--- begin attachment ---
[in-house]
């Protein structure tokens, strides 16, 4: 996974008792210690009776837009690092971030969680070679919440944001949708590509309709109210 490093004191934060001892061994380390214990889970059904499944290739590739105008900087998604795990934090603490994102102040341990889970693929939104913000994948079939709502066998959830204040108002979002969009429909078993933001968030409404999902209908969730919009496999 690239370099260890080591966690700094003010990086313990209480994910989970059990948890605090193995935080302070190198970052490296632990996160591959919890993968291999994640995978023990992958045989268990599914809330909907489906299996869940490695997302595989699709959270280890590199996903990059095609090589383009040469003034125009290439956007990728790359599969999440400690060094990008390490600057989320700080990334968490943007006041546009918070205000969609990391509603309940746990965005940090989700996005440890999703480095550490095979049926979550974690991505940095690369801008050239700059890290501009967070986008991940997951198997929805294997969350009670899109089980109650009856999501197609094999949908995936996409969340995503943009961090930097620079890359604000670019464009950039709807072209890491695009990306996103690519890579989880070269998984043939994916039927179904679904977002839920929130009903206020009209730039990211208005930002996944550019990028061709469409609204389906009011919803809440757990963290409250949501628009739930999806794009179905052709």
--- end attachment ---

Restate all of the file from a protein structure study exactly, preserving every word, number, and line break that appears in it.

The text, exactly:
[in-house]
């Protein structure tokens, strides 16, 4: 996974008792210690009776837009690092971030969680070679919440944001949708590509309709109210 490093004191934060001892061994380390214990889970059904499944290739590739105008900087998604795990934090603490994102102040341990889970693929939104913000994948079939709502066998959830204040108002979002969009429909078993933001968030409404999902209908969730919009496999 690239370099260890080591966690700094003010990086313990209480994910989970059990948890605090193995935080302070190198970052490296632990996160591959919890993968291999994640995978023990992958045989268990599914809330909907489906299996869940490695997302595989699709959270280890590199996903990059095609090589383009040469003034125009290439956007990728790359599969999440400690060094990008390490600057989320700080990334968490943007006041546009918070205000969609990391509603309940746990965005940090989700996005440890999703480095550490095979049926979550974690991505940095690369801008050239700059890290501009967070986008991940997951198997929805294997969350009670899109089980109650009856999501197609094999949908995936996409969340995503943009961090930097620079890359604000670019464009950039709807072209890491695009990306996103690519890579989880070269998984043939994916039927179904679904977002839920929130009903206020009209730039990211208005930002996944550019990028061709469409609204389906009011919803809440757990963290409250949501628009739930999806794009179905052709």